Kiss of the Rose Princess Volume 1 by Aya Shouoto

I’m always happy to check out a new reverse harem manga. Kiss of the Rose Princess seems a little bit on the wacky and comedic side like Ouran High School Host Club, except it has random paranormal elements, is less ridiculous, and does not feature twins. So actually, not very like Ouran at all. The heroine of the story is Anise Yamamoto, a girl who is cursed with wearing the same rose necklace to school every day in flagrant violation of the dress code, because her father told her that she would be cursed if she ever took the necklace off.

Of course, only a few pages into the manga, Anise’s necklace falls off and she soon finds herself assigned mystical knights who she can summon to do her bidding by kissing cards imprinted with different colored roses. By day they are Kaede the slightly cranky yet typically handsome shoujo hero, Tenjo the secretly freaky student council president, the gothically morose Mutsuki, and the tiny but cute Asagi. Random events at school cause Anise to need help, and as she mystically summons her knights to her side she begins to learn a bit more about their personalities. There are plenty of amusing scenes in Kiss of the Rose Princess, even though it doesn’t approach the manic humor of a series like Ouran High School Host Club or Oresama Teacher.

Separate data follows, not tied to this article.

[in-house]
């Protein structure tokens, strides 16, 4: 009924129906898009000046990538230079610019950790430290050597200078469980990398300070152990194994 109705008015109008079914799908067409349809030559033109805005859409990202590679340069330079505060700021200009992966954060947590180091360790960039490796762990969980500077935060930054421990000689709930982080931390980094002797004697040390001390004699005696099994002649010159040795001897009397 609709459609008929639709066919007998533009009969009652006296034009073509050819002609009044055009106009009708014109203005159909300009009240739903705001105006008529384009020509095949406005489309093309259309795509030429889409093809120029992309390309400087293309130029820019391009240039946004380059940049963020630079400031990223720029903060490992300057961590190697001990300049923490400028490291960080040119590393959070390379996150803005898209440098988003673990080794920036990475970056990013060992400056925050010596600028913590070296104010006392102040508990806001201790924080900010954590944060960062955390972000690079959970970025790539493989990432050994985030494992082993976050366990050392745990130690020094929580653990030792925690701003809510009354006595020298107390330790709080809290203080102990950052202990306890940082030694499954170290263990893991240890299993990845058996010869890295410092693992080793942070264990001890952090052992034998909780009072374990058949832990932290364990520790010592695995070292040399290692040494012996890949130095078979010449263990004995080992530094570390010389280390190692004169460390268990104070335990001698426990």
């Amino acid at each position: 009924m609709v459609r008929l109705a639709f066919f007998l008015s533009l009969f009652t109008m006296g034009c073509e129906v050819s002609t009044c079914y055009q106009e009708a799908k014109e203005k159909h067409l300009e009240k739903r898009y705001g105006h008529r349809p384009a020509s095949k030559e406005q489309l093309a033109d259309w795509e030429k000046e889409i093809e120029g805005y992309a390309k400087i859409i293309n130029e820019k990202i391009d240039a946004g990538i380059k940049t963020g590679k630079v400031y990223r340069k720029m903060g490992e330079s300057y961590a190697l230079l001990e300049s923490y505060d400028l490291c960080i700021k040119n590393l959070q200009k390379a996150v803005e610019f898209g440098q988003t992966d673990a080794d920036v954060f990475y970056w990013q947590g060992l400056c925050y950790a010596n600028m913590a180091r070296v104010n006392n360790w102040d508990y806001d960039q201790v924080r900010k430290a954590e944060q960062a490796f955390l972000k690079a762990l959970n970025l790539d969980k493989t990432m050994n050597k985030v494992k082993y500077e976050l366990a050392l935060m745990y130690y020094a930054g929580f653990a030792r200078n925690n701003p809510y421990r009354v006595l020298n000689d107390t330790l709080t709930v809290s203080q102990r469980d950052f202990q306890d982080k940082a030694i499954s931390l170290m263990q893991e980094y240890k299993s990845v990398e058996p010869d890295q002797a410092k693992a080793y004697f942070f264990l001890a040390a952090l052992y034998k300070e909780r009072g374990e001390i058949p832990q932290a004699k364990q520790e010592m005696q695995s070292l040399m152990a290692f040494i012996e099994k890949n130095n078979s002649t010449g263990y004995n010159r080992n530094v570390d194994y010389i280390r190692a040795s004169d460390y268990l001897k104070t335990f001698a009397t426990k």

The art is attractive, but fairly conventional. It doesn’t have much of a distinct style to it, and I tend to enjoy reading manga a bit more if the artist has some recognizable unique takes on character design, backgrounds, or paneling. I found myself picking up and putting down this volume a bit, which might have been a function of me being crazy busy recently, but the story didn’t really capture all of my attention. That being said, Kiss of the Rose Princess was enjoyable to read, as a good example of super light and fluffy manga. I’m hoping that the humor and the relationships between the characters develops a bit more in the second volume.